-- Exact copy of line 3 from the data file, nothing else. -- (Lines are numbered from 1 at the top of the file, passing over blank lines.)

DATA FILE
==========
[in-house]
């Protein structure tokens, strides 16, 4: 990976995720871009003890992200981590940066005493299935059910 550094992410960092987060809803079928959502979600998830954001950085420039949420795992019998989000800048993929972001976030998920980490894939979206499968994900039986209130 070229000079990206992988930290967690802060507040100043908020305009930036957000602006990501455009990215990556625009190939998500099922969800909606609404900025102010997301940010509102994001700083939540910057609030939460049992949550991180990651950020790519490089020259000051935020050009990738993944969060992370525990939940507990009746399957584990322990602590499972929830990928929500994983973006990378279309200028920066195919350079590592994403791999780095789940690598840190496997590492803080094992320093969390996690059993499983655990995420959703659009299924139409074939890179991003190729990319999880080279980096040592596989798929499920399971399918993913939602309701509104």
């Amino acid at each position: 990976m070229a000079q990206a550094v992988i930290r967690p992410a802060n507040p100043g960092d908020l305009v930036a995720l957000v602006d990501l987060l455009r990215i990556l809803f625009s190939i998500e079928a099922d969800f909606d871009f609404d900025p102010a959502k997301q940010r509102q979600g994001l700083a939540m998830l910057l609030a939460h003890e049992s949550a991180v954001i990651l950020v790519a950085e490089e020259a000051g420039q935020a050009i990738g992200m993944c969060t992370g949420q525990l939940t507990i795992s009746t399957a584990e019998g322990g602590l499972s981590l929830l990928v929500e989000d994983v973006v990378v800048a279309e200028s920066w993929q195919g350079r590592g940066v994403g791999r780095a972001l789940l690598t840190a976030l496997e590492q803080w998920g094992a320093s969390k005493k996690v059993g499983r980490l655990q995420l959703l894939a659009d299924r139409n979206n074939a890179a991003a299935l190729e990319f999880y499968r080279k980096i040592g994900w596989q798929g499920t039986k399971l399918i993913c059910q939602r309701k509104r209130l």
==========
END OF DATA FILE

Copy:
């Amino acid at each position: 990976m070229a000079q990206a550094v992988i930290r967690p992410a802060n507040p100043g960092d908020l305009v930036a995720l957000v602006d990501l987060l455009r990215i990556l809803f625009s190939i998500e079928a099922d969800f909606d871009f609404d900025p102010a959502k997301q940010r509102q979600g994001l700083a939540m998830l910057l609030a939460h003890e049992s949550a991180v954001i990651l950020v790519a950085e490089e020259a000051g420039q935020a050009i990738g992200m993944c969060t992370g949420q525990l939940t507990i795992s009746t399957a584990e019998g322990g602590l499972s981590l929830l990928v929500e989000d994983v973006v990378v800048a279309e200028s920066w993929q195919g350079r590592g940066v994403g791999r780095a972001l789940l690598t840190a976030l496997e590492q803080w998920g094992a320093s969390k005493k996690v059993g499983r980490l655990q995420l959703l894939a659009d299924r139409n979206n074939a890179a991003a299935l190729e990319f999880y499968r080279k980096i040592g994900w596989q798929g499920t039986k399971l399918i993913c059910q939602r309701k509104r209130l």